The second day of trekking through the jungle was both easier and more difficult. Easier because they were able to chop through the brush with machetes. They were less concerned with leaving a visible path from the road now that they were over the first mound of the spiral. More difficult because they were exhausted.
There was little in the way of conversation all day. The only communication was in working together to blaze a trail and carve a path up and over the second mound. They took turns at the point position, but with five machetes between thirteen people, they were able to switch out frequently as their arms tired.
The elation at coming upon their campsite early that evening was subdued. The more quickly they could get their tents erected, the sooner they could climb inside and collapse.
They didn’t get that far.
What started as a few snapping twigs in the periphery of the camp led to the ominous feeling of being surrounded. Instinctively, everyone in the team gathered to the center of the camp and Nicholas wrapped his arms around Becky, a futile attempt to protect her.
Native Mayans were likely nervous about these foreigners invading their land. The team knew this might happen. But knowing something in the abstract and actually experiencing an ambush were very different.
“Hello?” Timothy called out. “Is anyone out there?” There was no noise.
“Máaxech” Levi called out. “Baʼax a kʼáat?”
A beautiful young woman stepped into the clearing, startling everyone. She looked directly at Levi asking, “A t’aan maaya’ex?”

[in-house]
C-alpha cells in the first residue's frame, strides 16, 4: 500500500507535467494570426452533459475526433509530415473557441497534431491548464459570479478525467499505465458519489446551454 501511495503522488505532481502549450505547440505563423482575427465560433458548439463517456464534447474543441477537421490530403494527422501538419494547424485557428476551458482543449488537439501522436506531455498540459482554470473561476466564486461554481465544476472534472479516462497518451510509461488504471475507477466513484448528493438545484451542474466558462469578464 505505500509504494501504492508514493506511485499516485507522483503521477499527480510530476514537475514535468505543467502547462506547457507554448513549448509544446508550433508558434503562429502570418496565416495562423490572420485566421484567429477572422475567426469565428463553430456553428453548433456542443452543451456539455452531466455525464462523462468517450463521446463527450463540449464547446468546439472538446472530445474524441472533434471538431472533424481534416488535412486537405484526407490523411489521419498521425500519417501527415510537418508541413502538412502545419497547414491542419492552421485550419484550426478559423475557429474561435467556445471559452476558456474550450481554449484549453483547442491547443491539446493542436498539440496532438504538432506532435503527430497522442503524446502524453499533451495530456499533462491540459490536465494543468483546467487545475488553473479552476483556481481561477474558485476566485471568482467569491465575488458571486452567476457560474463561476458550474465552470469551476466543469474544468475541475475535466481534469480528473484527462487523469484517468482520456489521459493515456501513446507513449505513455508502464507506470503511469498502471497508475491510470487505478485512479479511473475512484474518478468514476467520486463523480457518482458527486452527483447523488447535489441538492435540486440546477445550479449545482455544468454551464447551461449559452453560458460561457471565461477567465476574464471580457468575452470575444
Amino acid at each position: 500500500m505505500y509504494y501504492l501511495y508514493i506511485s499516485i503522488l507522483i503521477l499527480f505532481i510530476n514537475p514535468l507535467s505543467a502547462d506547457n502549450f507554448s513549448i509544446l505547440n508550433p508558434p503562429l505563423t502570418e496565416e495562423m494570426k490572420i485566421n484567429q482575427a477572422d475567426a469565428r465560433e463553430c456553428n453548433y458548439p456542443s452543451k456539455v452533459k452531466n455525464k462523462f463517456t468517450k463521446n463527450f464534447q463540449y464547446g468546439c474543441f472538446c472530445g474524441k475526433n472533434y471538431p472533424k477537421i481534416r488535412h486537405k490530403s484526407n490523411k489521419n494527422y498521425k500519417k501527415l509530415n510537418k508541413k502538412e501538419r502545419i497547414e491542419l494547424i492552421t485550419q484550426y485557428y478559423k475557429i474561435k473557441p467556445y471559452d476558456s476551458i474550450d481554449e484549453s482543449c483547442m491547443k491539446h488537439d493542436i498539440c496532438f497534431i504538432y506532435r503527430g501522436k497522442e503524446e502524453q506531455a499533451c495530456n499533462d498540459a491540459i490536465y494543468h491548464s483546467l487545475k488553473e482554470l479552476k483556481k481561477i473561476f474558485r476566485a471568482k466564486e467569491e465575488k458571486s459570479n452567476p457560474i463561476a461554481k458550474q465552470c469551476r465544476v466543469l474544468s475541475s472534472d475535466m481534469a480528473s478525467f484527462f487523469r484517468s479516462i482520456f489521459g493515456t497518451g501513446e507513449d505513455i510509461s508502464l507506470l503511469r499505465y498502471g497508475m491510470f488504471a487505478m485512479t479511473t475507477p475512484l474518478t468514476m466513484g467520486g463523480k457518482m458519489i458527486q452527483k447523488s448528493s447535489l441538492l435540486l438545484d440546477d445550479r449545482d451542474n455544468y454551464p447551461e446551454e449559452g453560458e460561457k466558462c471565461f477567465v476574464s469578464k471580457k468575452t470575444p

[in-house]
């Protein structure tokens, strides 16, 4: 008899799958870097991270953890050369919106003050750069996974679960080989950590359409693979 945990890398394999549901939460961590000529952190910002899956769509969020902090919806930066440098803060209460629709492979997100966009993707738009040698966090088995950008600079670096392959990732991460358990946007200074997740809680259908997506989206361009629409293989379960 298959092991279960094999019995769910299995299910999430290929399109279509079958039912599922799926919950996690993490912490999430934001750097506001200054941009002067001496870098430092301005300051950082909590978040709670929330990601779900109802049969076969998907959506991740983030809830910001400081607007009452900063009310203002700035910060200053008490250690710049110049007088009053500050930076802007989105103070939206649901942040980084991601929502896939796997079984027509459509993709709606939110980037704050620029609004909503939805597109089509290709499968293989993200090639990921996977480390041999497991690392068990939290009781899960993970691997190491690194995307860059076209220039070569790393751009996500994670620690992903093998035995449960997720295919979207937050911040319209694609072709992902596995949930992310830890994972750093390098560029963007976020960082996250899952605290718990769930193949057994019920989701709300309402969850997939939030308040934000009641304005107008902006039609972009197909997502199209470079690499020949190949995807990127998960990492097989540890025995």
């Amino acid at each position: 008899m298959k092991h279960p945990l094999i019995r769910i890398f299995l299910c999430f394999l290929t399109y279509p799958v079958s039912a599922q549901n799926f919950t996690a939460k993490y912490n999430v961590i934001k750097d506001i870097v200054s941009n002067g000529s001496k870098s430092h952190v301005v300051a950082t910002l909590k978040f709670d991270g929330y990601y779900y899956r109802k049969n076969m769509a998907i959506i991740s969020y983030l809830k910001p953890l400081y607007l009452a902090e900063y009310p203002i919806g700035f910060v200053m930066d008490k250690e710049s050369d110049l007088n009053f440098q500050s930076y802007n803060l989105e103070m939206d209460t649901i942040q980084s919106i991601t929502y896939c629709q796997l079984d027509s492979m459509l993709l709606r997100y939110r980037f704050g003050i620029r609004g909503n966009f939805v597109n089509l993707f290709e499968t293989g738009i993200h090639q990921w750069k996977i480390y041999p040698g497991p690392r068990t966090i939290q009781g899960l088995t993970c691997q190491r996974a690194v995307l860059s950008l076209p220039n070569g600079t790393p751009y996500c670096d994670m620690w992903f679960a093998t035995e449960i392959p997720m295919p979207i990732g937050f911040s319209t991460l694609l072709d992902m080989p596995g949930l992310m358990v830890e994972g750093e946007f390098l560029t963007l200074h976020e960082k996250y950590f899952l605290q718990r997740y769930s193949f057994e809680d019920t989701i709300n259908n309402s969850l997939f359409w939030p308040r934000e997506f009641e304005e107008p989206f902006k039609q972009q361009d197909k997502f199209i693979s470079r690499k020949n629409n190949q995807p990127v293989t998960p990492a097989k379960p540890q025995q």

Levi nodded and answered her. “Je’el.”
“What are you saying?” Nicholas asked his brother through clenched teeth. The fact that they were communicating was a good sign.
“I asked what they wanted,” Levi said. “And she asked me if I understood her language. Obviously, I do. She’s confused.”
The woman looked around at the other members of the group then back at Levi and said something else in her native Mayan tongue.
Levi shook his head and answered her then translated his statement into English. “No, I’m the only person here who speaks Yucatec.”
She wore a colorful textile dress, obviously tribal rather than a costume, had her hair pulled back and intricately braided on top and cascading down her back. A small headdress made of ornately carved wood and feathers adorned her head, not large enough to be that of a queen. A princess, maybe? Daughter of a tribal leader perhaps? She was fascinating.
“In k’aaba’ Levi.” Levi put his hand on his chest and then pointed to her, most likely asking her name. “Bix a k’aba?”
Her suspicious gaze darted between Levi and Nicholas, and Levi stepped closer to his twin, moving his hand between the two.
“In suku’un,” Levi said. “My brother. And my friends. In nuup’o’ob” He waved his hand in a sweeping gesture to include the whole group.
“Ba’ax a k’áat?” She turned his words around demanding to know what they wanted.
“She wants to know why we’re here,” Levi said to the group. “We are scientists. Chan científicos. We want to study the temple pyramid. Táak k xook le templo.” He pointed in the direction the team was heading.
A startled expression crossed her face. Her wide eyes darted around the group. “Teche’ ma’ k’a’ana’an wojéeltik tu yo’olal le je’elo.” Angry words spewed forth, loud and fast. Nicholas wondered if Levi could even translate that complicated rant.
“I think she said we’re not supposed to know about the temple. Their tribe has probably been protecting the temple for generations. I need to let her know we won’t hurt the temple.” Levi paused to breathe, then spoke to her in a soft, placating tone. “Ma’ táan k herir le templo. Táak k paakat le templo.”
“Ma’. Ko’oten ojéeltbil ti in yuum.” She turned around and made a motion to the others who were hiding in the jungle, out of our sight.
“She said, no, and that we need to come and meet her father.” Levi turned to meet Nicholas’ gaze with wide eyes. “I have a feeling we are about to meet the tribal chief.”
“I have a feeling you’re right,” Nicholas said. “Depending on how far away the village is located, this could be a long night.”
As he spoke, dozens of men with curved swords and spears surrounded their camp on all sides.
A stand alone novella in the All's Fair in Love and Sports Series by Julie L. Spencer.